Usefulness of seed systems for reviving smallholder agriculture: a South African perspective
South Africa is considered a food-secure nation; however, food insecurity is still a major challenge for many poor rural households that rely on cash incomes and government grants for survival. Furthermore, these grants are not always adequate to meet households’ basic needs, and fail to provide them with the food required for food and nutrition security. Some of these households rely on agriculture to supplement their food needs, and an important aspect of this agricultural production is the seed system. Smallholder farmers in rural areas rely on informal seed systems, and use traditional knowledge and methods to produce, harvest, store, and sell their produce. This research combined quantitative and qualitative methods to assess the role of informal seed systems in promoting food production in rural smallholder agricultural households in South Africa. The narrative review showed reword that while smallholder farmers acquire seed from informal seed systems, they face numerous challenges that affect their production activities. These challenges include poor seed quality and assessment, poor storage and harvesting facilities, which limit proper seed production, and affect crop yield and marketing. Due to these challenges, the ability of rural smallholder farmers to access mainstream markets is limited and as a result, they are confined to local markets that offer lower prices. Moreover, South African policies do not recognize the informal seed system as one of the contributors to food security. This is a major limitation as farmers may not receive the support and assistance they require. Formal recognition and support for informal seed systems would go a long way in improving smallholder farmers’ access to quality seed. This would have ripple effects on their yields and productivity. When properly implemented and given recognition by the government, informal seed systems have the potential to contribute to rural food security and livelihoods.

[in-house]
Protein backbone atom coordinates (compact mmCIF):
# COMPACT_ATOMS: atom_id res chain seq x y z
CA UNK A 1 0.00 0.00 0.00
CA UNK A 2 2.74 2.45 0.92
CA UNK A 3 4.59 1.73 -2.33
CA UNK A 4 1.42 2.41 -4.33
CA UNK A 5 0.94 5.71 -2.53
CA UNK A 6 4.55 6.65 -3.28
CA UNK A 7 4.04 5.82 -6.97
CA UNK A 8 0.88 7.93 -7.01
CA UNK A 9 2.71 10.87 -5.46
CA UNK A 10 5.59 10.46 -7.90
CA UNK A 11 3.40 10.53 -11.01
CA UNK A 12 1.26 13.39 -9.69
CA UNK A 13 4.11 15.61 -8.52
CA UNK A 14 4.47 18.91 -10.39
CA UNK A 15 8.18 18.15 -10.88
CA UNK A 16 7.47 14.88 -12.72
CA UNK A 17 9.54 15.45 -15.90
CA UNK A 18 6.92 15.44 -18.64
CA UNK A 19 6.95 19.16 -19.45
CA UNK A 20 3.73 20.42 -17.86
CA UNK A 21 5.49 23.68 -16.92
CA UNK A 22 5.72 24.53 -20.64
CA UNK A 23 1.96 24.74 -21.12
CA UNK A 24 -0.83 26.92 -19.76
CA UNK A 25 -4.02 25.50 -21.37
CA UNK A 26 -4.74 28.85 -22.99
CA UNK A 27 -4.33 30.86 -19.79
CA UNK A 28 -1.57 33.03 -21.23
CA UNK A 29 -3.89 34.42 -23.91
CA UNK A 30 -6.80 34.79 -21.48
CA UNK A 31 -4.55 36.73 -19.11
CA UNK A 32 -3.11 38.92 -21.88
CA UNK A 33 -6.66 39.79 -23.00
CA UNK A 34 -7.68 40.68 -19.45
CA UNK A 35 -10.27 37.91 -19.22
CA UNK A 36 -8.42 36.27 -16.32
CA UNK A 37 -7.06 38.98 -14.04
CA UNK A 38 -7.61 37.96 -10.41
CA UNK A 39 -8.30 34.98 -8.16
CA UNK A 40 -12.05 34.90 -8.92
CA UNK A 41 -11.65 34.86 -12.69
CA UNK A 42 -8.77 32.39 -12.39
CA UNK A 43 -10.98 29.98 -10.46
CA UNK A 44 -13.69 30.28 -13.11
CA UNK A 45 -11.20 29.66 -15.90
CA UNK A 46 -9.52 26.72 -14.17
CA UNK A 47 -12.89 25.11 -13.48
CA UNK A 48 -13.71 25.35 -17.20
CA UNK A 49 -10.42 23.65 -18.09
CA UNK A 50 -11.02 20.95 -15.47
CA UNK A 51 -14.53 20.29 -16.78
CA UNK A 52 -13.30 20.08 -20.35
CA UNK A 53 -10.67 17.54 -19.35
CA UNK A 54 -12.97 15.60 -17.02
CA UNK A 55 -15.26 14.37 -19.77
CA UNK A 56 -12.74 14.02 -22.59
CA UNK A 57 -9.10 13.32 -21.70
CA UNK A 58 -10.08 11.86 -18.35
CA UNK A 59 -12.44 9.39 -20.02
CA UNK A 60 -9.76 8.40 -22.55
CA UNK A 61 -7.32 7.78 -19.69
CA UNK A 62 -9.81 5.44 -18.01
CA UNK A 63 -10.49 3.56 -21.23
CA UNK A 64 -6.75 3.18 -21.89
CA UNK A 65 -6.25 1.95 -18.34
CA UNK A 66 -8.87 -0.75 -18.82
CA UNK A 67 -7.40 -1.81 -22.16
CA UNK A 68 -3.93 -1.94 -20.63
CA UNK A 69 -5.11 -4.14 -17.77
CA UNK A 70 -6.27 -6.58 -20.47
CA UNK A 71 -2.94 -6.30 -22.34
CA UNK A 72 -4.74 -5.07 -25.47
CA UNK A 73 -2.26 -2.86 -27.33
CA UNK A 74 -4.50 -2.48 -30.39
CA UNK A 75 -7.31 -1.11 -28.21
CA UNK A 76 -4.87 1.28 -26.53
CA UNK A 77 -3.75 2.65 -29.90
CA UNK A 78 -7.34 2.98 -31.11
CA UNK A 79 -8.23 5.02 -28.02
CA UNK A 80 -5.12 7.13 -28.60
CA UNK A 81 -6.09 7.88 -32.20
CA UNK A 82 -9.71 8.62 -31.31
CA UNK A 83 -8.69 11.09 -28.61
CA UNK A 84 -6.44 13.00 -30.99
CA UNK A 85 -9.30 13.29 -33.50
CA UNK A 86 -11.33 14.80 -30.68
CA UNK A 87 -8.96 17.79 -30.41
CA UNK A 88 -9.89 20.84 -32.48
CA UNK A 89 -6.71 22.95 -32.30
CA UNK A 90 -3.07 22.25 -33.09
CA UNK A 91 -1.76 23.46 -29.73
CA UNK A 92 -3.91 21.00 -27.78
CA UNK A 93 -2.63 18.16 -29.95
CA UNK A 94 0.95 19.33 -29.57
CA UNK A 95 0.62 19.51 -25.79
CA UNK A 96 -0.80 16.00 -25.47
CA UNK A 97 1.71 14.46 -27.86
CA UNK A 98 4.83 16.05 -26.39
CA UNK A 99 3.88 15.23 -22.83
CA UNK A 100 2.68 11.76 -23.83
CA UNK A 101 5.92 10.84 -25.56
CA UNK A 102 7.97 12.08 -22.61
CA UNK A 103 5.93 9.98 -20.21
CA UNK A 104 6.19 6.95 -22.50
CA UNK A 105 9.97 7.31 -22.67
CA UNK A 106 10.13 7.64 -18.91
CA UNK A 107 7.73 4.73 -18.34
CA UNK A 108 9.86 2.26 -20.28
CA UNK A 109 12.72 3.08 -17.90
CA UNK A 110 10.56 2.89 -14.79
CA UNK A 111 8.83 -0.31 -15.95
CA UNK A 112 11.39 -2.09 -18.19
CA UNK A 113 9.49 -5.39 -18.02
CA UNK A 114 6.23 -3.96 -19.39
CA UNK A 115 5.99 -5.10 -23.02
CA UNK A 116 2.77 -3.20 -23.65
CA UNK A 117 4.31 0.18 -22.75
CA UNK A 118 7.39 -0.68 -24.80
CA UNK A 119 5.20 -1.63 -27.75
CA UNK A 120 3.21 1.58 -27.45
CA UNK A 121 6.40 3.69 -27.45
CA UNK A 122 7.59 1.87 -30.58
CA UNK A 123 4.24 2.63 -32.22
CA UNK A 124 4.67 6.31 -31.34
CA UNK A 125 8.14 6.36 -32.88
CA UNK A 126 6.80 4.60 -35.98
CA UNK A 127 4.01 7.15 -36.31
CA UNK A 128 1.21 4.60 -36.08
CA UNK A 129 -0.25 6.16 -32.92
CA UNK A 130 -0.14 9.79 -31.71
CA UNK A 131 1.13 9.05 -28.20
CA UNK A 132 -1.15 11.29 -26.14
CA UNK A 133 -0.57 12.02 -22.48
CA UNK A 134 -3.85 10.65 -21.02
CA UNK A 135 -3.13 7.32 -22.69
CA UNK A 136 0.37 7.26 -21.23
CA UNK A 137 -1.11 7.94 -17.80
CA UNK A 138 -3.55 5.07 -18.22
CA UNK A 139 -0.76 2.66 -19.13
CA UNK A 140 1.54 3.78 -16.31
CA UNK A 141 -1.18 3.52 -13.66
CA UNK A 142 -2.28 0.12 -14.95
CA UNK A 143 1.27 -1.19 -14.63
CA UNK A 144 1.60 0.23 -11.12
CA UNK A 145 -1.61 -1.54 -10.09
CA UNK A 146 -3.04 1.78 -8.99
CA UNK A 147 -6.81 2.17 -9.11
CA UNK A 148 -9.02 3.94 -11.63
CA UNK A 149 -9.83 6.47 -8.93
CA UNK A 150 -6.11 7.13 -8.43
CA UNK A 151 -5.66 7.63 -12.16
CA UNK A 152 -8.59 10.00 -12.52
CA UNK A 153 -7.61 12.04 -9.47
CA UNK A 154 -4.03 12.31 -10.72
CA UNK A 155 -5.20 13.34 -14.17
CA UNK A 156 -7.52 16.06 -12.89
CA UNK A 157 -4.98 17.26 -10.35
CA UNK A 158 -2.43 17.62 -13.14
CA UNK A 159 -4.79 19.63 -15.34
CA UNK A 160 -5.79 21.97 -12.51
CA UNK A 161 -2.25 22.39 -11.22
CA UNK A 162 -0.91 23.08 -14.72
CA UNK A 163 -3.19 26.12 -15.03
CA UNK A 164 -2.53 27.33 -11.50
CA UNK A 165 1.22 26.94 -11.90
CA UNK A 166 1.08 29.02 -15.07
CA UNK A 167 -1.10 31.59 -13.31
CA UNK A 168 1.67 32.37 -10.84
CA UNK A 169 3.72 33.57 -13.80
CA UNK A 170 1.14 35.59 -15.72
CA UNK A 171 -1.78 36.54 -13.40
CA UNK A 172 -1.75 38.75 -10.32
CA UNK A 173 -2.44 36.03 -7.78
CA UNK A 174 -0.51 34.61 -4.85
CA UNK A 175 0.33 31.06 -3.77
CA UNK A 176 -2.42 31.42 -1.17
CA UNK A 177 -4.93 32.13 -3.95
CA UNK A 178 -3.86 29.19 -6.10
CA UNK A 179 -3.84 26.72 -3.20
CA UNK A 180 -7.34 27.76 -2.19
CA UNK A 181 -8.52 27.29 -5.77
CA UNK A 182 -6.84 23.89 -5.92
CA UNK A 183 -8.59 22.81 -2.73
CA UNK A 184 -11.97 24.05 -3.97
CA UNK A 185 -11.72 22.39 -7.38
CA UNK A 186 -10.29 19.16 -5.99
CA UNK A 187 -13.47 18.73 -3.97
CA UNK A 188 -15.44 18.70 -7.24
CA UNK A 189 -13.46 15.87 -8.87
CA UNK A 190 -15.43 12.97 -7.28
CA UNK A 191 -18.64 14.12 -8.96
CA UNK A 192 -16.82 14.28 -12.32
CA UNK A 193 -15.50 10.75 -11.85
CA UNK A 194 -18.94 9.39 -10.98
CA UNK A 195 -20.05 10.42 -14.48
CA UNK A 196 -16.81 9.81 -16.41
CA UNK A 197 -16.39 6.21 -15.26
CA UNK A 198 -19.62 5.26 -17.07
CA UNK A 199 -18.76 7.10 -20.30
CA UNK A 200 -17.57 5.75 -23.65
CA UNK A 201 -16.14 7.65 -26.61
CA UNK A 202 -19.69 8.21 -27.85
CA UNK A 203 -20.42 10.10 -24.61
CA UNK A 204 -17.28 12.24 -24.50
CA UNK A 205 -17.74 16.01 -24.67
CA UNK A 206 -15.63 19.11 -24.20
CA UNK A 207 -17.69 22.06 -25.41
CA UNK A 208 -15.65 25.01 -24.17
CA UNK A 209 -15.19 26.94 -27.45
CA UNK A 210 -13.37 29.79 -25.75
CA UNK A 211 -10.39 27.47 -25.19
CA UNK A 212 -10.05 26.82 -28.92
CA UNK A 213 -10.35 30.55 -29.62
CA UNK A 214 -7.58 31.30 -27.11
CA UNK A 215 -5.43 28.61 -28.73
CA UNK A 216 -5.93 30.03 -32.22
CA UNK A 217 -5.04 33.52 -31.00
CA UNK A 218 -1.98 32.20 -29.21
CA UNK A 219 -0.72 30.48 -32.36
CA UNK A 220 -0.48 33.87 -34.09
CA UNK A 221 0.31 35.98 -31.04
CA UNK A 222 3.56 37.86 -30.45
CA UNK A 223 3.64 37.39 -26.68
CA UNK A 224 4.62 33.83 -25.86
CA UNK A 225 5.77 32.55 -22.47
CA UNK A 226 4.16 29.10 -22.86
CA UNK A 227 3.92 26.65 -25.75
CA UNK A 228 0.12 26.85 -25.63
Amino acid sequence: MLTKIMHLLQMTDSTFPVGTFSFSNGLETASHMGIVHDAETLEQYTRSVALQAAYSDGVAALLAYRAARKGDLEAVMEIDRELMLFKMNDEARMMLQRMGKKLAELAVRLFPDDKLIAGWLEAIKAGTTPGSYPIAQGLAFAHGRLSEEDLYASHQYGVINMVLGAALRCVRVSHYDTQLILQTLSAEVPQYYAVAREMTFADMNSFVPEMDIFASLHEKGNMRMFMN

Published material in the AJFAND is covered by copyright. Authors transfer all rights to the journal upon publication. The Editor-in-Chief should grant permission for use/reprint of any published material in AJFAND.
AJFAND is open access and published under the Creative Commons Attribution-Non Commercial-No Derivatives 4.0 International license (see Copyright Statement on the AJFAND website).